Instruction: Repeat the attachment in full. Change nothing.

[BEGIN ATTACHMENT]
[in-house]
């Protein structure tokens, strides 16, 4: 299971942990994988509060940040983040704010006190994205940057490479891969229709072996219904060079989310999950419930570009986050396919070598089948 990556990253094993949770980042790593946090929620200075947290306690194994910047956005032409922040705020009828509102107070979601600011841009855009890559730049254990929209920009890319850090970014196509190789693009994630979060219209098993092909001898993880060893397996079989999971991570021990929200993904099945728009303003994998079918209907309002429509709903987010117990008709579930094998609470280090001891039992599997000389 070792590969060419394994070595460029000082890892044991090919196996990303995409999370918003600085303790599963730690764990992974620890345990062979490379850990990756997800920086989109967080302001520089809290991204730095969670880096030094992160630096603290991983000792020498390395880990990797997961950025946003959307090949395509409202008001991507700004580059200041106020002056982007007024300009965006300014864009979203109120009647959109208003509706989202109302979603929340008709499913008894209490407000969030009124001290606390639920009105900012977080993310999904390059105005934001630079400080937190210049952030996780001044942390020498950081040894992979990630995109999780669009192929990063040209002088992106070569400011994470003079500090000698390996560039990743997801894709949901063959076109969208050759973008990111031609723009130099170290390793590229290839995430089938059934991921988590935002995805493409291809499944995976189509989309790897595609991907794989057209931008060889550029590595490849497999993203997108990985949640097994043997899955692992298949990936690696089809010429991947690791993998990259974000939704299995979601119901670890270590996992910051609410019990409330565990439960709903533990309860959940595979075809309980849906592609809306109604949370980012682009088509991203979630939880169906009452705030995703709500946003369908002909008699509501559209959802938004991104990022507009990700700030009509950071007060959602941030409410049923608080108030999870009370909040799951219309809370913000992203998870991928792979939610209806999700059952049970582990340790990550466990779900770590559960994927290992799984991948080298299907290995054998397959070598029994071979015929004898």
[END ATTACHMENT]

[in-house]
């Protein structure tokens, strides 16, 4: 299971942990994988509060940040983040704010006190994205940057490479891969229709072996219904060079989310999950419930570009986050396919070598089948 990556990253094993949770980042790593946090929620200075947290306690194994910047956005032409922040705020009828509102107070979601600011841009855009890559730049254990929209920009890319850090970014196509190789693009994630979060219209098993092909001898993880060893397996079989999971991570021990929200993904099945728009303003994998079918209907309002429509709903987010117990008709579930094998609470280090001891039992599997000389 070792590969060419394994070595460029000082890892044991090919196996990303995409999370918003600085303790599963730690764990992974620890345990062979490379850990990756997800920086989109967080302001520089809290991204730095969670880096030094992160630096603290991983000792020498390395880990990797997961950025946003959307090949395509409202008001991507700004580059200041106020002056982007007024300009965006300014864009979203109120009647959109208003509706989202109302979603929340008709499913008894209490407000969030009124001290606390639920009105900012977080993310999904390059105005934001630079400080937190210049952030996780001044942390020498950081040894992979990630995109999780669009192929990063040209002088992106070569400011994470003079500090000698390996560039990743997801894709949901063959076109969208050759973008990111031609723009130099170290390793590229290839995430089938059934991921988590935002995805493409291809499944995976189509989309790897595609991907794989057209931008060889550029590595490849497999993203997108990985949640097994043997899955692992298949990936690696089809010429991947690791993998990259974000939704299995979601119901670890270590996992910051609410019990409330565990439960709903533990309860959940595979075809309980849906592609809306109604949370980012682009088509991203979630939880169906009452705030995703709500946003369908002909008699509501559209959802938004991104990022507009990700700030009509950071007060959602941030409410049923608080108030999870009370909040799951219309809370913000992203998870991928792979939610209806999700059952049970582990340790990550466990779900770590559960994927290992799984991948080298299907290995054998397959070598029994071979015929004898």